The hypocrisy of George Bush and Tony Blair's denunciations of terrorism is stunning.
They condemn the 'utter contempt for human life' shown by the Istanbul bombers, even as they command their armies to drop 500-pound bombs onto cities, bulldoze houses and shoot unarmed civilians at checkpoints. This is the reality of Operation Iron Hammer, the 'reconstruction' of occupied Iraq.
It is a tribute to the anti-war movement that the hawks were not able to exploit the tragedy in Turkey - that Bush's visit to London was marked by the biggest workday protest in living memory. Demonstrators understood that terrorist attacks made it more, not less, appropriate to oppose the world's leading state terrorist and his accomplice in Downing Street. For Blair told us - despite his intelligence services coming to the opposite conclusion - that invading Iraq would make the world a safer place. But the anti-war movement's forecasts have been confirmed - Iraq, which had no links to Al Qaida before the invasion, is now a focus for anger at imperialism. The dominant expression of this anger has been the mass protests that have swept the world and the legitimate resistance of the Iraqi people to occupying armies, rather than the counterproductive attacks against wider western targets. The source of the violence is the neoliberal warlords, and it is they who must be held to account.
Countless polls show that Bush and Blair are already suffering from a political blowback over the war. Bush's surprise visit to US troops in Iraq last month was a calculated attempt to regain that lost popularity, but it was also notable for being the first visit by a US president to a war zone since Richard Nixon flew to Vietnam in 1969. The comparison is an uncomfortable one for the Bush administration - which has already lost as many troops in the first eight months in Iraq as died in the first three years of that conflict. The 'Mission accomplished' banner that decorated the aircraft carrier Bush visited on 1 May is now nowhere to be seen. The new buzzword is 'Iraqification' - the creation of an Iraqi facade to the continuing occupation. The word is instructive. The 'Vietnamisation' of the Vietnam War heralded no increase in democracy, but actually intensified the war as the US ruling class attempted, without success, to pull itself out of the quagmire without losing face. We should remain alert to the possibility that the US neoconservatives will lash out in such a way by extending their war in the Middle East or elsewhere just as Nixon did into Laos and Cambodia.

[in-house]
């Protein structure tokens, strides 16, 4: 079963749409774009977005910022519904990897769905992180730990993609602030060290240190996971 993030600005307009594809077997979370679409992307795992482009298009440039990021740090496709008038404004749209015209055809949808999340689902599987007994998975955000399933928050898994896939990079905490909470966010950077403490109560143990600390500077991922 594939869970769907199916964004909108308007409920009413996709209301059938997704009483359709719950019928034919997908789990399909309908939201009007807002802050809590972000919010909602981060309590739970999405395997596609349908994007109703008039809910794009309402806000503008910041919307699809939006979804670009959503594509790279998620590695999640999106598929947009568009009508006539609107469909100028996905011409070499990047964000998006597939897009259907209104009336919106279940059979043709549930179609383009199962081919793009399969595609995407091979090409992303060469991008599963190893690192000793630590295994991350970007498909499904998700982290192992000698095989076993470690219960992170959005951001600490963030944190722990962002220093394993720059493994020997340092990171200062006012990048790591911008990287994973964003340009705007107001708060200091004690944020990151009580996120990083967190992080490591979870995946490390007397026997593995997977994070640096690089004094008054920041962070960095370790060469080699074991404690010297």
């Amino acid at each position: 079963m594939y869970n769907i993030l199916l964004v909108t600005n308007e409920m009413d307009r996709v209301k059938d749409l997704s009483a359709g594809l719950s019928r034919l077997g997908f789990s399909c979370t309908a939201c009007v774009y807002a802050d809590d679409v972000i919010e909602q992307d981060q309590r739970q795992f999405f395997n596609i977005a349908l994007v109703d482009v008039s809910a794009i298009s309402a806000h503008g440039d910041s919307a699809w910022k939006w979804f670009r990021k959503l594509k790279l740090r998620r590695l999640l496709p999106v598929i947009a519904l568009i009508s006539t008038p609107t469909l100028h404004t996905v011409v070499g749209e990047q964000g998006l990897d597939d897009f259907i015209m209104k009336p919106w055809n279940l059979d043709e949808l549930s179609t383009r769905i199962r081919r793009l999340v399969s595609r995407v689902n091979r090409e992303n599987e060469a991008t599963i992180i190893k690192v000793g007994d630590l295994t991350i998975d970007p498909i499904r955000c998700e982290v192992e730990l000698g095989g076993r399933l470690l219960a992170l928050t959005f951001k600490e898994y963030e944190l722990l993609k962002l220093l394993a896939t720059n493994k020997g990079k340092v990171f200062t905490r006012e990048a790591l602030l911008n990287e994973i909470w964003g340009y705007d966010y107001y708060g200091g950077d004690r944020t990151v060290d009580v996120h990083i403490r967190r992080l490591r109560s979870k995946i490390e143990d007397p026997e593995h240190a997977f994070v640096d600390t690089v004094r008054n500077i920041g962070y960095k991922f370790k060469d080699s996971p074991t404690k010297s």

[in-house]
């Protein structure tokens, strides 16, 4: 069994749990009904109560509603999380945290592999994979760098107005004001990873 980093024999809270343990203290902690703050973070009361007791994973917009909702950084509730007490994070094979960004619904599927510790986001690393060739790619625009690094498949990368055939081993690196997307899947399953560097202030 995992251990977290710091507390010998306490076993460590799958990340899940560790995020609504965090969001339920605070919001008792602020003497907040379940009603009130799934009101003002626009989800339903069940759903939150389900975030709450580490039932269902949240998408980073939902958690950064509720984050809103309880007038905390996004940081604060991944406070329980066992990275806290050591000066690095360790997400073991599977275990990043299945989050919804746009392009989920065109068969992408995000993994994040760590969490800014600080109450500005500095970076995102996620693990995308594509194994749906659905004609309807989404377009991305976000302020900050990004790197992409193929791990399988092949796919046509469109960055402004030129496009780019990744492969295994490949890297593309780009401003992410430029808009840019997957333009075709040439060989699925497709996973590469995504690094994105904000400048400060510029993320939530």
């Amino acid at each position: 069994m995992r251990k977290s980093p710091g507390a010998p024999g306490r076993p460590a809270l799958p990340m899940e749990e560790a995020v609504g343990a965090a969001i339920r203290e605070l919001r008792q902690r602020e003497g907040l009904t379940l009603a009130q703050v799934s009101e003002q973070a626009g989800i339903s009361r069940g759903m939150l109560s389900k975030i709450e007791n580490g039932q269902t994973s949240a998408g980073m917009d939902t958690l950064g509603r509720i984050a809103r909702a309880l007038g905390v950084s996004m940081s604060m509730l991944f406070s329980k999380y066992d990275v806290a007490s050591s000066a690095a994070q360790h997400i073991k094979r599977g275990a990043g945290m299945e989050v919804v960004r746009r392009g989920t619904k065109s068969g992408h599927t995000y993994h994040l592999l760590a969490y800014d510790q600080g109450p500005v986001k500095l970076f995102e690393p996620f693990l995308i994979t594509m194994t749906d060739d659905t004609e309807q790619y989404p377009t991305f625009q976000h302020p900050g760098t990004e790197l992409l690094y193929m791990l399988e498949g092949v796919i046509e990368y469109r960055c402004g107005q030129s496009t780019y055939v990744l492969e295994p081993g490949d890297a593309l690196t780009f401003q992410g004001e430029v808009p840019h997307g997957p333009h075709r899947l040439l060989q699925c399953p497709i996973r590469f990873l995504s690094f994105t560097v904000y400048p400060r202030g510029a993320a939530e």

New Labour's domestic agenda is similarly vicious. Even Michael Howard - who tried to force refugees into penury while home secretary - baulked at David Blunkett's obscene plan to snatch asylum seekers' children. This is part of a general offensive against civil liberties. The proposed Civil Contingencies Bill would add to the range of arbitrary powers already available to the state. Under the guise of 'anti-terrorism', acts liable to cause 'political or economic disruption' - easily applicable to strikes and demonstrations - could be banned.
The potential counterweight was glimpsed when postal workers' wildcat strikes - illegal under anti trade union laws - sent their government-appointed bosses into abject retreat. These are not the forces of Middle England - which we are told decide the balance of British politics - they are an inspiring example of what is possible when working class people take mass collective action. Such lessons should be at the heart of uniting the currents to the left of Labour into a campaigning force.